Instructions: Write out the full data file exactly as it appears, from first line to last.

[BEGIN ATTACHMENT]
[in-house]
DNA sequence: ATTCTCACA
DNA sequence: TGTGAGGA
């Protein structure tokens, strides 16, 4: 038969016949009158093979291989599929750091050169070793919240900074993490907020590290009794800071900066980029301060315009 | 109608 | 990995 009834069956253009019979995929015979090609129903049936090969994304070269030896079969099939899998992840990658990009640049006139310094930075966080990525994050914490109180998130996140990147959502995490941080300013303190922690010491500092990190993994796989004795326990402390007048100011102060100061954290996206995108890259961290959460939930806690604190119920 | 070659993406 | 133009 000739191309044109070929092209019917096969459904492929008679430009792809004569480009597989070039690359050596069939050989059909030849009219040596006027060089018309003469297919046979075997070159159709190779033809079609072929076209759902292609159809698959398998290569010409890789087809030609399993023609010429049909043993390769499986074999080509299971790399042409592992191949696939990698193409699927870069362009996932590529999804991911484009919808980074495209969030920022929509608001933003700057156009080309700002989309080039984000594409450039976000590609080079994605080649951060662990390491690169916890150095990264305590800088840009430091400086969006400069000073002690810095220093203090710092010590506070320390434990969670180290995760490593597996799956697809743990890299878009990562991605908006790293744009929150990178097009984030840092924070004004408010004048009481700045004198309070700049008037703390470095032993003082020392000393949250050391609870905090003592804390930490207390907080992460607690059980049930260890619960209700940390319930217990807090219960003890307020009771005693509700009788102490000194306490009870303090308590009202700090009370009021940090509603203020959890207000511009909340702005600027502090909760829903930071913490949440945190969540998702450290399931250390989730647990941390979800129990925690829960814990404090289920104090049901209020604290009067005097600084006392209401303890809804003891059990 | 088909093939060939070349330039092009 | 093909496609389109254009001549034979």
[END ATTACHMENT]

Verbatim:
[in-house]
DNA sequence: ATTCTCACA
DNA sequence: TGTGAGGA
């Protein structure tokens, strides 16, 4: 038969016949009158093979291989599929750091050169070793919240900074993490907020590290009794800071900066980029301060315009 | 109608 | 990995 009834069956253009019979995929015979090609129903049936090969994304070269030896079969099939899998992840990658990009640049006139310094930075966080990525994050914490109180998130996140990147959502995490941080300013303190922690010491500092990190993994796989004795326990402390007048100011102060100061954290996206995108890259961290959460939930806690604190119920 | 070659993406 | 133009 000739191309044109070929092209019917096969459904492929008679430009792809004569480009597989070039690359050596069939050989059909030849009219040596006027060089018309003469297919046979075997070159159709190779033809079609072929076209759902292609159809698959398998290569010409890789087809030609399993023609010429049909043993390769499986074999080509299971790399042409592992191949696939990698193409699927870069362009996932590529999804991911484009919808980074495209969030920022929509608001933003700057156009080309700002989309080039984000594409450039976000590609080079994605080649951060662990390491690169916890150095990264305590800088840009430091400086969006400069000073002690810095220093203090710092010590506070320390434990969670180290995760490593597996799956697809743990890299878009990562991605908006790293744009929150990178097009984030840092924070004004408010004048009481700045004198309070700049008037703390470095032993003082020392000393949250050391609870905090003592804390930490207390907080992460607690059980049930260890619960209700940390319930217990807090219960003890307020009771005693509700009788102490000194306490009870303090308590009202700090009370009021940090509603203020959890207000511009909340702005600027502090909760829903930071913490949440945190969540998702450290399931250390989730647990941390979800129990925690829960814990404090289920104090049901209020604290009067005097600084006392209401303890809804003891059990 | 088909093939060939070349330039092009 | 093909496609389109254009001549034979």